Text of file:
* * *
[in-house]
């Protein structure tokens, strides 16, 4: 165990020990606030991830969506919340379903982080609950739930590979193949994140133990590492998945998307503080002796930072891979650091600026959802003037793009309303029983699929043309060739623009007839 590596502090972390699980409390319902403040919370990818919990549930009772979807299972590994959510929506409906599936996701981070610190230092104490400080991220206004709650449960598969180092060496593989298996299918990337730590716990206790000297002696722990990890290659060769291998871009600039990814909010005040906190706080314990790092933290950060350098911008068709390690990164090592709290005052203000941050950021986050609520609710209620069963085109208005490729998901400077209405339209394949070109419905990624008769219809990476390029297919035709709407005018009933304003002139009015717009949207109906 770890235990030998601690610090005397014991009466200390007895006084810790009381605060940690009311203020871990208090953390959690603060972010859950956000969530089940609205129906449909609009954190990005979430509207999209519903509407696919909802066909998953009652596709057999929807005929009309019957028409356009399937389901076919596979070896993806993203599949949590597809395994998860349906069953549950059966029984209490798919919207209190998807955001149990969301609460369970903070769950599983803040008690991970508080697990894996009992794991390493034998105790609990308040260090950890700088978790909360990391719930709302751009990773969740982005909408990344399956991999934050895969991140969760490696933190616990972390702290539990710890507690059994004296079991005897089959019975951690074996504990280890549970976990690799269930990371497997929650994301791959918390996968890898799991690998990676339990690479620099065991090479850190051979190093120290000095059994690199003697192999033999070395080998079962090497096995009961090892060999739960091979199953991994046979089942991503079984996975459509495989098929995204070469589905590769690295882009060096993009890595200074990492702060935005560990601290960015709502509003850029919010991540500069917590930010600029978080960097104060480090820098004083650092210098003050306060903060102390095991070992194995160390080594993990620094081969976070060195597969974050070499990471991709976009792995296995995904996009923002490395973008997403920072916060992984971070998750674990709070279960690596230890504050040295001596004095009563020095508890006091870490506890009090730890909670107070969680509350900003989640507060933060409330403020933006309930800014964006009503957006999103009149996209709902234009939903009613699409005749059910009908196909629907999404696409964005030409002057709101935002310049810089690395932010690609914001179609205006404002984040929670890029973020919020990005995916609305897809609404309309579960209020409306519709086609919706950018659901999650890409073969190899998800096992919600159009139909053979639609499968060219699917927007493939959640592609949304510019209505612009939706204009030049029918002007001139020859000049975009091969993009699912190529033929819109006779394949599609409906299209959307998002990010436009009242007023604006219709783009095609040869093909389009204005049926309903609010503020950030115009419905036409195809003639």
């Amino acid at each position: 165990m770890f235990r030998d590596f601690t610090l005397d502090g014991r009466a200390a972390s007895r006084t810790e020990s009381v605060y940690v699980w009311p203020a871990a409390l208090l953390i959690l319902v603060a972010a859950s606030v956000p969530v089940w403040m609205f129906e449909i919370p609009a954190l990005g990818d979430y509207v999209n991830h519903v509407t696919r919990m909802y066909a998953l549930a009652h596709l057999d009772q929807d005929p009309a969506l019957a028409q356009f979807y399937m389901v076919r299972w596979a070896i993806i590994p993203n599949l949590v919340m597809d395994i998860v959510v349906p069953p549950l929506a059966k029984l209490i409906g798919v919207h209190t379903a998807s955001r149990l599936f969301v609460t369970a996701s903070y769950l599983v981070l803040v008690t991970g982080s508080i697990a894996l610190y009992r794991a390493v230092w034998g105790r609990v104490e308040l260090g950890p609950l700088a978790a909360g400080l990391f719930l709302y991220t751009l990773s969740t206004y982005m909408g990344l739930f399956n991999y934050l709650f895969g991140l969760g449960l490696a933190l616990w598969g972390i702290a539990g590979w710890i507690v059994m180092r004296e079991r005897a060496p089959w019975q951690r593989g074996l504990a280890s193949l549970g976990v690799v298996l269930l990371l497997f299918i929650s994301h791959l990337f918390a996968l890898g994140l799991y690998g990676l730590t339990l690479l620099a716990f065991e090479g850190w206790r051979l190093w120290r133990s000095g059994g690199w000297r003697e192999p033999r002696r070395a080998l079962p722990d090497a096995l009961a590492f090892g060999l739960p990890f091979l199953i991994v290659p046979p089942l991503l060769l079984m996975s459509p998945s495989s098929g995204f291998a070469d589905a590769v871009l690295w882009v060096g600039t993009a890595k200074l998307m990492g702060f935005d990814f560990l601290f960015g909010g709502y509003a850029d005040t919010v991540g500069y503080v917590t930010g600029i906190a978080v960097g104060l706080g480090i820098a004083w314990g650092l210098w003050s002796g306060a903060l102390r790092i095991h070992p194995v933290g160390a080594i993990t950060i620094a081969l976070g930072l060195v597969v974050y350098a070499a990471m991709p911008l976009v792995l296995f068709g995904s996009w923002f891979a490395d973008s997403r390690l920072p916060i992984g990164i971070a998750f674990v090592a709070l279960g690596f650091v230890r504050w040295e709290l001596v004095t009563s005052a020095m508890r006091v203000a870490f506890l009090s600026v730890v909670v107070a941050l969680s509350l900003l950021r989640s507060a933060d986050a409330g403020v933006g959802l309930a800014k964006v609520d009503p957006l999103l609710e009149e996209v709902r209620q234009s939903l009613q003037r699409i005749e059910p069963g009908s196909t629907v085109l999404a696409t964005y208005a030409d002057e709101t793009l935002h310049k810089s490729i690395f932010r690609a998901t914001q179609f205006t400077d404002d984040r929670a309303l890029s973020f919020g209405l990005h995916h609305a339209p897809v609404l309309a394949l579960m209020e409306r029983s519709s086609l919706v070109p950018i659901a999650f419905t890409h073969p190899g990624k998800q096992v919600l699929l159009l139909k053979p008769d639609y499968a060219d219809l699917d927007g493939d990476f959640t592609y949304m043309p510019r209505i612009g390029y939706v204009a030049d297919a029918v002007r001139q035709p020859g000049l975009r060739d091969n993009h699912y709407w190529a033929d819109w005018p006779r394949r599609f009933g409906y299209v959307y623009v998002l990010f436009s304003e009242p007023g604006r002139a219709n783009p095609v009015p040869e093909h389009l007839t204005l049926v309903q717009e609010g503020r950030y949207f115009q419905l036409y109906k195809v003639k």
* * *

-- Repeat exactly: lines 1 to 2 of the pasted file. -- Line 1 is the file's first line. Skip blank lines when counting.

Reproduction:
[in-house]
């Protein structure tokens, strides 16, 4: 165990020990606030991830969506919340379903982080609950739930590979193949994140133990590492998945998307503080002796930072891979650091600026959802003037793009309303029983699929043309060739623009007839 590596502090972390699980409390319902403040919370990818919990549930009772979807299972590994959510929506409906599936996701981070610190230092104490400080991220206004709650449960598969180092060496593989298996299918990337730590716990206790000297002696722990990890290659060769291998871009600039990814909010005040906190706080314990790092933290950060350098911008068709390690990164090592709290005052203000941050950021986050609520609710209620069963085109208005490729998901400077209405339209394949070109419905990624008769219809990476390029297919035709709407005018009933304003002139009015717009949207109906 770890235990030998601690610090005397014991009466200390007895006084810790009381605060940690009311203020871990208090953390959690603060972010859950956000969530089940609205129906449909609009954190990005979430509207999209519903509407696919909802066909998953009652596709057999929807005929009309019957028409356009399937389901076919596979070896993806993203599949949590597809395994998860349906069953549950059966029984209490798919919207209190998807955001149990969301609460369970903070769950599983803040008690991970508080697990894996009992794991390493034998105790609990308040260090950890700088978790909360990391719930709302751009990773969740982005909408990344399956991999934050895969991140969760490696933190616990972390702290539990710890507690059994004296079991005897089959019975951690074996504990280890549970976990690799269930990371497997929650994301791959918390996968890898799991690998990676339990690479620099065991090479850190051979190093120290000095059994690199003697192999033999070395080998079962090497096995009961090892060999739960091979199953991994046979089942991503079984996975459509495989098929995204070469589905590769690295882009060096993009890595200074990492702060935005560990601290960015709502509003850029919010991540500069917590930010600029978080960097104060480090820098004083650092210098003050306060903060102390095991070992194995160390080594993990620094081969976070060195597969974050070499990471991709976009792995296995995904996009923002490395973008997403920072916060992984971070998750674990709070279960690596230890504050040295001596004095009563020095508890006091870490506890009090730890909670107070969680509350900003989640507060933060409330403020933006309930800014964006009503957006999103009149996209709902234009939903009613699409005749059910009908196909629907999404696409964005030409002057709101935002310049810089690395932010690609914001179609205006404002984040929670890029973020919020990005995916609305897809609404309309579960209020409306519709086609919706950018659901999650890409073969190899998800096992919600159009139909053979639609499968060219699917927007493939959640592609949304510019209505612009939706204009030049029918002007001139020859000049975009091969993009699912190529033929819109006779394949599609409906299209959307998002990010436009009242007023604006219709783009095609040869093909389009204005049926309903609010503020950030115009419905036409195809003639």